Fort Connaught was on the eastern side of Blakang Mati (Sentosa). It began life as Blakang Mati East Battery in 1878. It was armed in similar manner to Fort Siloso with three Mark I 7 Inch RML Guns of 6½ Tons and two 64 Pounder RML Guns of 64 Cwt. By 1886, the two 64 Pounders had been removed and were later replaced by two Mark IV 9·2 Inch BL Guns on Mark I Barbette Carriage. A similar gun was emplaced at Fort Siloso and two more at Fort Pasir Panjang. The 7 Inch RML Guns remained for a few more years.
Following a visit to Singapore by the Duke of Connaught in 1890, the Battery was renamed Fort Connaught in his honour. Two Mark II 6 Inch QF Guns were added to the Fort’s armament and remained there until after the Owen Committee’s report of 1907 when they were transferred to Fort Silingsing on nearby Pulau Brani.
In 1910, a Mark X 9·2-Inch Gun on a Mark V Mounting was added to the Fort’s armament. This was mounted on the central knoll of the Fort. The two Mark IVs remained in service for another two years before being removed. A 1922 plan for a proposed revision to the armament recommend adding a second Mark X 9·2 Inch Gun. This plan was not proceeded with.
During the 1930s, the Fort was disarmed and completely rebuilt and armed with three Mark X 9·2-Inch Guns on 30° Mark VII Mountings. These three guns greatly outranged the gun battery on Mount Imbiah, and the batteries on Mount Serapong. These were retired from service, with the two emplacements atop Mount Serapong filled in. A Battery Observation Post was built at the top of Mount Serapong, and a Battery Plotting Room was built deep underground into the northern side of Mount Serapong. A shaft with ladder led up from the Plotting Room to the Shell Store of the old Serapong 9·2 Inch Battery. Outside the Plotting Room, an Engine Room was built. This provided power for the Plotting Room, and the Battery Observation Post on Mount Serapong.
Fort Connaught is reported to have fired all its ammunition at the advancing Japanese during February 1942. The guns were spiked before the British surrender, rendering them useless to the conquering Japanese forces. Post war aerial photos show the three guns still facing in the general direction of the Japanese line of advance.
LEFT: A 9.2-Inch Gun at Fort Connaught circa 1941.
11.2.42: Connaught Fort (9·2” at 1430 ordered to put down concentrations of fire on to JURONG and ULU PANDAN Villages on JURONG ROAD. (Approx 36 Rds HE expended on these tasks). Enemy had reached line JURONG ROAD
12.2.42: During the afternoon further land targets on the JURONG ROAD and BUKIT TIMAH AREAS were engaged by CONNAUGHT Bty on instructions from CBO Attached III Corps. About 60 Rounds were expended on these targets many of which had been previously registered by Silent Registration.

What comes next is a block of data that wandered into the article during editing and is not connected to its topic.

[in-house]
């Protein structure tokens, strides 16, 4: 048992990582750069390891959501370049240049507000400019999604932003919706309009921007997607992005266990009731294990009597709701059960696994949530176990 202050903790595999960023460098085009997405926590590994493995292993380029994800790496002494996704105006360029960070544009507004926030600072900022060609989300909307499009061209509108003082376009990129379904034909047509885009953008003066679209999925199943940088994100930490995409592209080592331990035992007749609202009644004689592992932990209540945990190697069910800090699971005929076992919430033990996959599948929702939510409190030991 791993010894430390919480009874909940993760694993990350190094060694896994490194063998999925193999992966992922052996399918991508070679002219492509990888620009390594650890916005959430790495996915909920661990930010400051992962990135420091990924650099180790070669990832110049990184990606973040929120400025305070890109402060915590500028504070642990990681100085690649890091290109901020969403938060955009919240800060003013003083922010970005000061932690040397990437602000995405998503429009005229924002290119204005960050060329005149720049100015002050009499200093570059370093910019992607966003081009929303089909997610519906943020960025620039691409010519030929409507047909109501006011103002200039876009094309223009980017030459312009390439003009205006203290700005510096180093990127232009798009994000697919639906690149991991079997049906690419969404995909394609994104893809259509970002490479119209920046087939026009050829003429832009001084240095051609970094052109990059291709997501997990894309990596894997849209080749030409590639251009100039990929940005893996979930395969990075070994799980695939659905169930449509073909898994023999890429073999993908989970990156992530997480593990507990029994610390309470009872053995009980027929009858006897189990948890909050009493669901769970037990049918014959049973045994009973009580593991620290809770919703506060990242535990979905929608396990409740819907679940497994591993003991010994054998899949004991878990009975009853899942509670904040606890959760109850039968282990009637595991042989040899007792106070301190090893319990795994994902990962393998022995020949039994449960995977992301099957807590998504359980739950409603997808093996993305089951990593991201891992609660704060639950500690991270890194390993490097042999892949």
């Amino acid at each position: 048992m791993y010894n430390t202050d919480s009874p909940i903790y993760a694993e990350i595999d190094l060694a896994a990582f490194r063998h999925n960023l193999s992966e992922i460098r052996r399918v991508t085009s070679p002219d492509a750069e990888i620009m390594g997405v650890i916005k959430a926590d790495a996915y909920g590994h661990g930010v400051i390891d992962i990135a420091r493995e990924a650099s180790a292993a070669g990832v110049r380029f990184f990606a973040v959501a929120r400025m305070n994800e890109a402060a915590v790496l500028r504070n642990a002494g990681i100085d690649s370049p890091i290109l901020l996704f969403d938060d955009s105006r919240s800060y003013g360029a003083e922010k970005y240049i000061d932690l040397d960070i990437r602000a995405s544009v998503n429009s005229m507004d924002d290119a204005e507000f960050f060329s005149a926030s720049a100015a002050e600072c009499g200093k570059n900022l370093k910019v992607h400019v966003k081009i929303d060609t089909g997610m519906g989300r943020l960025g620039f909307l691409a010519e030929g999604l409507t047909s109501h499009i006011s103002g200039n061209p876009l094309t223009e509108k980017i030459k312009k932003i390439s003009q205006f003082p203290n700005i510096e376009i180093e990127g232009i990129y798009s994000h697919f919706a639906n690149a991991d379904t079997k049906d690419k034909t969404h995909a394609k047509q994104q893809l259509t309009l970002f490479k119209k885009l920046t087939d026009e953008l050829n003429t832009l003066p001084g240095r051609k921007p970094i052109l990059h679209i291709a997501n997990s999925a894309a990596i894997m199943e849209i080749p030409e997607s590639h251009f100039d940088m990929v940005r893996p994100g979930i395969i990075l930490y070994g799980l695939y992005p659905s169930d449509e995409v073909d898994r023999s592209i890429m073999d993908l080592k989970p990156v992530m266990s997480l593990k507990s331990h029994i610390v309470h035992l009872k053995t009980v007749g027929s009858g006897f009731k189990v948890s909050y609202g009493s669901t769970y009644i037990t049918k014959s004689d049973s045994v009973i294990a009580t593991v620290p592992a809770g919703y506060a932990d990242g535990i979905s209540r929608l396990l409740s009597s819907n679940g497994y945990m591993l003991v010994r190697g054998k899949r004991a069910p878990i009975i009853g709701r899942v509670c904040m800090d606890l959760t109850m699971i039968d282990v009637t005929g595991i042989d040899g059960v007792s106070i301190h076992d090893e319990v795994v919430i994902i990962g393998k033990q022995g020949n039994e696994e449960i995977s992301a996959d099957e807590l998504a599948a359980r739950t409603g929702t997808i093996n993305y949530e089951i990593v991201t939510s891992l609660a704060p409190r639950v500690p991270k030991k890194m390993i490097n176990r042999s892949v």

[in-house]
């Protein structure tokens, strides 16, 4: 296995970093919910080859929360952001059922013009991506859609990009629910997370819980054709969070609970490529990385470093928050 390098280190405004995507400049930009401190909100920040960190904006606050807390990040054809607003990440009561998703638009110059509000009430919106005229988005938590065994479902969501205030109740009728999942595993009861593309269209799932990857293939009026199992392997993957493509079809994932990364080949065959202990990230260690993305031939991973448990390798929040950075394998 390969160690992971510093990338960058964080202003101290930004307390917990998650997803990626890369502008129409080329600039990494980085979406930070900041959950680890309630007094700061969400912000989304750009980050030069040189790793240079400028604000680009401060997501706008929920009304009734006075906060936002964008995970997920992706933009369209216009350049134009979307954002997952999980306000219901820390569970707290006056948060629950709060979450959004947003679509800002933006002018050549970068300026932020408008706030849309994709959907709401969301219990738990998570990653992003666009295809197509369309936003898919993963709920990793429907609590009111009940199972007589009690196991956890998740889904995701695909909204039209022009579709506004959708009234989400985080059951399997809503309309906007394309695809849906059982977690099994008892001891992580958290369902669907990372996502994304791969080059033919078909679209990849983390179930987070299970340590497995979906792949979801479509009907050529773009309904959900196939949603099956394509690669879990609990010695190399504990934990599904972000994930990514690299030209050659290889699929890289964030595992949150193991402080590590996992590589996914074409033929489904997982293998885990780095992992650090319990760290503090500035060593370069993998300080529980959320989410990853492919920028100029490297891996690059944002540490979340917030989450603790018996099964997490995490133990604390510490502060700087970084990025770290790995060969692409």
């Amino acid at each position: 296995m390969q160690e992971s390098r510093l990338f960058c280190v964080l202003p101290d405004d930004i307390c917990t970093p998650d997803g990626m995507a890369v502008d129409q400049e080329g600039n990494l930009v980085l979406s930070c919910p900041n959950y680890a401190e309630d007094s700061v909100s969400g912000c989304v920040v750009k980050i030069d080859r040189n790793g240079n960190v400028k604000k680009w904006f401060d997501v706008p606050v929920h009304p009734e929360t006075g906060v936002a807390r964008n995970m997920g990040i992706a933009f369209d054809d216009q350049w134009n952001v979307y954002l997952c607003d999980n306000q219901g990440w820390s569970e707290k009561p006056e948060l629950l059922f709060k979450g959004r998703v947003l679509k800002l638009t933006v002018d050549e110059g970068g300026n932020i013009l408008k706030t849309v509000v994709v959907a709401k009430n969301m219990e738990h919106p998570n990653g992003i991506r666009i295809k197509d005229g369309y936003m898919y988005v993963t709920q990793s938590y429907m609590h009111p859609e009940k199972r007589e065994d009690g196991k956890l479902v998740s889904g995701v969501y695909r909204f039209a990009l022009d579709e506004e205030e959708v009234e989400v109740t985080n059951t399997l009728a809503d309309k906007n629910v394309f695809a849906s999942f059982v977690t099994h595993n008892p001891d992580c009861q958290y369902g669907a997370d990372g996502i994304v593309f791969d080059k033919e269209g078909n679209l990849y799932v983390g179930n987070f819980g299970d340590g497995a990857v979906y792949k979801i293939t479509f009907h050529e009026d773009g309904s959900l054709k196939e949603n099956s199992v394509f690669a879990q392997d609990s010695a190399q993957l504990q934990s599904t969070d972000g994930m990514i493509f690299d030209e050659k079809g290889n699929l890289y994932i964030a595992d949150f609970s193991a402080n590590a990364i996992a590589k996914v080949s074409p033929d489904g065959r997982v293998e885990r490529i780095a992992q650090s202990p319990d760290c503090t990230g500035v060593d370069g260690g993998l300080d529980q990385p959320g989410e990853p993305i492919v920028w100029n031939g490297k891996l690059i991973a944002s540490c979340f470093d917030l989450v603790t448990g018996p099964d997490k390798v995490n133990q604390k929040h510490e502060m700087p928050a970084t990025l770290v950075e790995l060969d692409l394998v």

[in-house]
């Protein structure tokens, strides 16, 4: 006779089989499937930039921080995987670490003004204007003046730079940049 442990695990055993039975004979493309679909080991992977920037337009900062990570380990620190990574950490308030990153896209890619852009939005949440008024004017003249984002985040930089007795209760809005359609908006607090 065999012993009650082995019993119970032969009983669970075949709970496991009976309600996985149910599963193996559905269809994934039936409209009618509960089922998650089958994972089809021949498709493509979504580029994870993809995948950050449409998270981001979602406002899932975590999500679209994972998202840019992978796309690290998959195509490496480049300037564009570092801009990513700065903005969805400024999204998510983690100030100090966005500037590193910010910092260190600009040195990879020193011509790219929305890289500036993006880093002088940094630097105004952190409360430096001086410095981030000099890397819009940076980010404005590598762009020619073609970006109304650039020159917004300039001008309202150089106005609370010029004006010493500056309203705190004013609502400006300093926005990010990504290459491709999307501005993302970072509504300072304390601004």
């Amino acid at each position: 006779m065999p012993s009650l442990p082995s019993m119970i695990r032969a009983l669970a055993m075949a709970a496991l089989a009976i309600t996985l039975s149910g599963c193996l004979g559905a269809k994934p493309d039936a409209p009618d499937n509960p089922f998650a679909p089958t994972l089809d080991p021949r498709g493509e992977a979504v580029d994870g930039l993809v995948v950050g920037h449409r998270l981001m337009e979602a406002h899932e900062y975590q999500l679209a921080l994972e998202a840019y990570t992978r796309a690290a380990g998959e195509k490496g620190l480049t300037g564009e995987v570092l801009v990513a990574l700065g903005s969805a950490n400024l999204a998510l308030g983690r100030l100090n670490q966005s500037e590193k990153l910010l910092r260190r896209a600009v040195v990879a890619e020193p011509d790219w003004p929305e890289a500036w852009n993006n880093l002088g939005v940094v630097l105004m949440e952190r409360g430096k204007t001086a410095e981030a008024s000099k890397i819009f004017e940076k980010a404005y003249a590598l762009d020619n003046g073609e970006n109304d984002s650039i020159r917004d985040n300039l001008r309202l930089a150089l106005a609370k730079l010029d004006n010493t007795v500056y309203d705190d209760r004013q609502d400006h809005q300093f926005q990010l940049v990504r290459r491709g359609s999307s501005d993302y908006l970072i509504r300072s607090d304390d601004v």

14.2.42: At 0715 hrs B.C. Connaught destroyed N1 and N2 Guns followed at 0815 hrs by N3 Gun. The Rangefinding Instruments were destroyed at the O.P. later........
There were no events of importance to record until January 18th, when there was a heavy Air Raid on Blakang Mati and a large number of Bombs fell on Serapong Hill and in and around Connaught Fort...... Two Bombs fell very close to the O.P. on SERAPONG HILL, the splinters of one penetrating the Steel Shutters of the O.P. wounding one man inside......
...... Others fell on the roadway behind each gun causing craters, but with the exception of N.2 where two casualties occurred to men in the Gun Turret (1 killed 1 wounded). The only damage to the Guns was one broken oil pipe on N.2.
RIGHT: The wrecked No.1 Gun in 1947. Still facing the Japanese Advance.
In his 1946 report on the condition of Singapore and Penang Coast Artillery, Colonel F.W. Rice recommended the re-arming of Fort Connaught. This recommendation was never acted on. The spiked guns and equipment were removed and Fort Connaught passed into history.
When Sentosa was developed for leisure purposes, most of the Fort was demolished. No remains are left of the early fort or its various gun emplacements, magazines and buildings. They have all vanished, as indeed has most of the WWII Fort.
A lot of the land from what once was the hill on which Fort Connaught was has been removed to create the Tanjong Golf Course.
ABOVE: A 9·2 Inch Coast Artillery Gun on display at the Imperial War Museum, Duxford, England. This particular gun was originally emplaced in Gibraltar, but is the same as those found at Fort Connaught And the Tekong Besar Battery. Centre left in the right-hand photograph is the hydraulic ram. A shell and cartridges would be brought up from the Handling Area below the gun mechanically, and the ram would be swung over to push them into the breech.
There will be a margin of error in the plots for the No.1 and No.3 Guns in the image above. The reason for this is that Google Earth being an aerial photo, does not give a proper plan perspective.